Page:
2. Very good post. Managing mental illness is key. It’s taken until my mid thirties, to realise that I will never be fully recovered, but things can improve and I need to be forgiving of the fact that there is an illness at play here

    • When I first started seeing my second Pdoc, my most recent (I’m in the process of switching docs), he likened it to a chronic somatic illness. We were discussing maintenance medications, and the inevitable question came out. “Will I have to be on these medications for the rest of my life?”

      The answer? Yes. Of course it was yes!

      And he went on to say, “If you had diabetes, you’d be on insulin. If you had heart disease, you’d be on statins. It’s no different.”

      That’s when I started to believe in the physical model of mental illness. Mental illness is, what my psych teacher in college used to say, faulty wiring. Maybe it’s a chemical imbalance. Maybe it’s genetics. Whatever it is, there is medical proof that a disordered brain looks different, even if it’s slightly, on brain scans.

      So, that begs the question, are people with MS, diabetes, heart disease, Parkinsons, etc, ever cured? No. There is no cure. There is maintenance. And that’s the best we can do

      It sounds like a really haunting thought. “I’ll never get better.” What is better? Better is a relative term. Better than what? Sure, we can “get better” by increasing our mental wellness. And that’s what keeps me going with my own hope to manage my disorder.

      • I think of bipolar as a relapsing-remitting disease. There is usually a point of remission (stability) which can be short or long. But the key to remission is management of the illness through medicine and behavior changes, this includes avoiding triggers.

        • In the course of my treatment, I have only ever experienced a three month period of stability. That’s three months in three years. It’s difficult for me to believe that there is a place I can get to that might be symptom free. Because even in my “stable” state, I was still mildly symptomatic.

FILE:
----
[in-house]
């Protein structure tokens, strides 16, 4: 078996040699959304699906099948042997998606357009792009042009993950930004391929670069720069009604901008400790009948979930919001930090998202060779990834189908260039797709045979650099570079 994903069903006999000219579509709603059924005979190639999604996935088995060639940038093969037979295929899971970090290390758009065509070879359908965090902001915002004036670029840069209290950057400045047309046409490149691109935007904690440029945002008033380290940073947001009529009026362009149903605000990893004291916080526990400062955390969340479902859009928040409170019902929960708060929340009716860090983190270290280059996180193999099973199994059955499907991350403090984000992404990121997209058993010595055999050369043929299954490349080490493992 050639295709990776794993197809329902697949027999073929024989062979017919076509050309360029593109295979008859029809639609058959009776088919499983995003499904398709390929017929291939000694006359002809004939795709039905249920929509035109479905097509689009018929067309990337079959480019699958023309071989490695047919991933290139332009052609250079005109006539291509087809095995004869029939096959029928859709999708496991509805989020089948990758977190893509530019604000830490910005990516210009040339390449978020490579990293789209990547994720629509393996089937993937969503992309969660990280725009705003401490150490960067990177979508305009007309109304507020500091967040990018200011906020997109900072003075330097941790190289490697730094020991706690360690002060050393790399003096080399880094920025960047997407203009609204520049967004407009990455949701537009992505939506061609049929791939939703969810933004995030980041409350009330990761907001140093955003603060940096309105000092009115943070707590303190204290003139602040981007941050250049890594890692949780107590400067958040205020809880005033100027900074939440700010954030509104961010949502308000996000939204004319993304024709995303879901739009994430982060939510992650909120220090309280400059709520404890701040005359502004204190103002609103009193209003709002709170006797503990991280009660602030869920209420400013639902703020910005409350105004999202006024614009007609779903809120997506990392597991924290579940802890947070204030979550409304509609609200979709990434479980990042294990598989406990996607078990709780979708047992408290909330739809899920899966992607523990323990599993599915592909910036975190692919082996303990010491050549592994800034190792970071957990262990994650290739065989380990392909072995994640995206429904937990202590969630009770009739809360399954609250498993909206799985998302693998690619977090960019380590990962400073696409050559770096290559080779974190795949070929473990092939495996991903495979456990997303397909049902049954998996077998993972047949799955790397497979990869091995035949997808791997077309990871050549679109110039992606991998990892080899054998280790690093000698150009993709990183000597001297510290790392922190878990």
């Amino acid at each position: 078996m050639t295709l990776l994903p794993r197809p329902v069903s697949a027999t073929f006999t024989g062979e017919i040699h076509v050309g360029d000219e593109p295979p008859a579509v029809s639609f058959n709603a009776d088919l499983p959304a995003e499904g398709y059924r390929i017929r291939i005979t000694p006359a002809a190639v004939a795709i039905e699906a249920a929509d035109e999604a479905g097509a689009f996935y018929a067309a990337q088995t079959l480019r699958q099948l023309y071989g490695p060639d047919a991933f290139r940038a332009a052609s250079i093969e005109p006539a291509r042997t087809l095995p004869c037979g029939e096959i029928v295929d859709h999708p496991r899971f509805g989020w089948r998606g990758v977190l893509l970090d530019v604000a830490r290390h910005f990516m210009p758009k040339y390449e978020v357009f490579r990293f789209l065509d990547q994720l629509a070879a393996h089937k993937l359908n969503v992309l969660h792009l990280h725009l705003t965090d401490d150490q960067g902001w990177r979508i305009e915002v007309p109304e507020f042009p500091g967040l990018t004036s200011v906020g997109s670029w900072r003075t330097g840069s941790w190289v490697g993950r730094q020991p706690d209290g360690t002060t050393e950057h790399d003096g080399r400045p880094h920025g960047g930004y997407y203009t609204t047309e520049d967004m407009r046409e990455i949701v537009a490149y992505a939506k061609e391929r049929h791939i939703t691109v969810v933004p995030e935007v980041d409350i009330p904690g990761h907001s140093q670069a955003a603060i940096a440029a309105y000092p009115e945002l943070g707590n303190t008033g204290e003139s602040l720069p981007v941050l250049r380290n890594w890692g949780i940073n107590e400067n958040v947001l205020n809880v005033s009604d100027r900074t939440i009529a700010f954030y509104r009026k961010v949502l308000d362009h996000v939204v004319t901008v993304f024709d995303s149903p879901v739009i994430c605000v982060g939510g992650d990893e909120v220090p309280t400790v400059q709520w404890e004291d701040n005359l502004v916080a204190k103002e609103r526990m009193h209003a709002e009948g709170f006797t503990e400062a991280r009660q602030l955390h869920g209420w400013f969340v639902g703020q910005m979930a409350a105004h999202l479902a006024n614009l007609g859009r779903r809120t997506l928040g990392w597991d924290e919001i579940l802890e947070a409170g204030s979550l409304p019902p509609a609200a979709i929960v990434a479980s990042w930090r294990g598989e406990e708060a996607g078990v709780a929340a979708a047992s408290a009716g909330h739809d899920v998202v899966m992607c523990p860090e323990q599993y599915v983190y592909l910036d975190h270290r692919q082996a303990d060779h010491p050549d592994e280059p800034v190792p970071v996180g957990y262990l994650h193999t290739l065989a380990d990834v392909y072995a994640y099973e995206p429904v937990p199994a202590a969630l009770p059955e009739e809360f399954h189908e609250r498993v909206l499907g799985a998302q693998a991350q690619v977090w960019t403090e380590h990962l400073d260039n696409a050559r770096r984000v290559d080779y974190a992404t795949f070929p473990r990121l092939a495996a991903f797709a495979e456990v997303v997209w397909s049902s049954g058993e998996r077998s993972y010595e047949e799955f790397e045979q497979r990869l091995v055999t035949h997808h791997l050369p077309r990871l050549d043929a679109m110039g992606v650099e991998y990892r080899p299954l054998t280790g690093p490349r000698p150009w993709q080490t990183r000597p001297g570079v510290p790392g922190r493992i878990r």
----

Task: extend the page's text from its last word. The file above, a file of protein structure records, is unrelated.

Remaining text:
I don’t want to suck all hope out of it. I really don’t. I am trying to be realistic about it for myself. And maybe once I lower the bar a little, then I can start to experience more relief.

  3. Well, I would say that maybe recovery is regaining control over yourself when you’ve lost it? I don’t know. I’m not sure I ever had much control in the first place . . .

    • Control is an illusion I get caught up in all of the time. I have difficulty with control, because I prefer to be in total control. That is, unless I have willingly given control over to someone else.

      The worst feeling for me is feeling like I’m losing control over myself or a situation. I’m so far gone at this point that I don’t generally even like to be in public anymore. I’m afraid that I’m going to have some kind of public meltdown, because I’ve come so close before.

      Part of it stems from domestic abuse, and I know it. My husband falls victim to a lot of that, because he likes control too. He’s not trying to harm me, but I am always defensive in certain situations.

      Wanting to have so much control makes me lose even more control. It’s kind of like grabbing a handful of M&M’s with the same hand. When you attempt to grab more, then a whole bunch spill out of your grasp.

      I think part of recovery, for me anyway, is surrendering control. I can’t control everything all of the time. And there are going to be some points where I won’t even be able to control myself. Instead of control, I should be managing symptoms, rather than attempting to subdue my behavior.

      For me, behavioral suppression is more dangerous than taking the time to talk myself down off of the ledge after I’ve already lost it. Have you ever tried to hold a kid down? Or really anyone else for that matter? It’s close to that, in a metaphorical way. I will kick and scream, and act out even worse. Because when a maladaptive behavior pops up, then it’s trying to convey that there is something serious that needs attention.